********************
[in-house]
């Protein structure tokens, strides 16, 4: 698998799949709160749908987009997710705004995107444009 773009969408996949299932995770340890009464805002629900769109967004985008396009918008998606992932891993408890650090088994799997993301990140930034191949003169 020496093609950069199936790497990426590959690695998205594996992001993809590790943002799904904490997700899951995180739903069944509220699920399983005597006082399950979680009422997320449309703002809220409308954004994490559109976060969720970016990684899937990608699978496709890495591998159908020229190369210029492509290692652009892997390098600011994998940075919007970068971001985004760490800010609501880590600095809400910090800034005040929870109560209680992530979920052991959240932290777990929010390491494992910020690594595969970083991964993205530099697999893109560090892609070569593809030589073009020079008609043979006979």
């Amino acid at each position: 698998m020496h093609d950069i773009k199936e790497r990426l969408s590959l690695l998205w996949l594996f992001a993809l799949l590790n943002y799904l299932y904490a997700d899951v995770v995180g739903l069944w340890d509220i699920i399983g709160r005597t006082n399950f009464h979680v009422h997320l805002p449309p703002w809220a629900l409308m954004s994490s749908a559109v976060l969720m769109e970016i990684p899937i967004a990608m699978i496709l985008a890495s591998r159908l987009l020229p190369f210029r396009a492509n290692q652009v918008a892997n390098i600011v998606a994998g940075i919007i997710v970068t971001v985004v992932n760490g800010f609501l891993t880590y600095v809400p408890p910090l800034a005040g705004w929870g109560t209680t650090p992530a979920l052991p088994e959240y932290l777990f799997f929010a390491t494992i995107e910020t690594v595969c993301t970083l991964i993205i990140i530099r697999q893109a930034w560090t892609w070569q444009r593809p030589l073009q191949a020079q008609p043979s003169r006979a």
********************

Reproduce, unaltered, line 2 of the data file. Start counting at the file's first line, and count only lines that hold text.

């Protein structure tokens, strides 16, 4: 698998799949709160749908987009997710705004995107444009 773009969408996949299932995770340890009464805002629900769109967004985008396009918008998606992932891993408890650090088994799997993301990140930034191949003169 020496093609950069199936790497990426590959690695998205594996992001993809590790943002799904904490997700899951995180739903069944509220699920399983005597006082399950979680009422997320449309703002809220409308954004994490559109976060969720970016990684899937990608699978496709890495591998159908020229190369210029492509290692652009892997390098600011994998940075919007970068971001985004760490800010609501880590600095809400910090800034005040929870109560209680992530979920052991959240932290777990929010390491494992910020690594595969970083991964993205530099697999893109560090892609070569593809030589073009020079008609043979006979």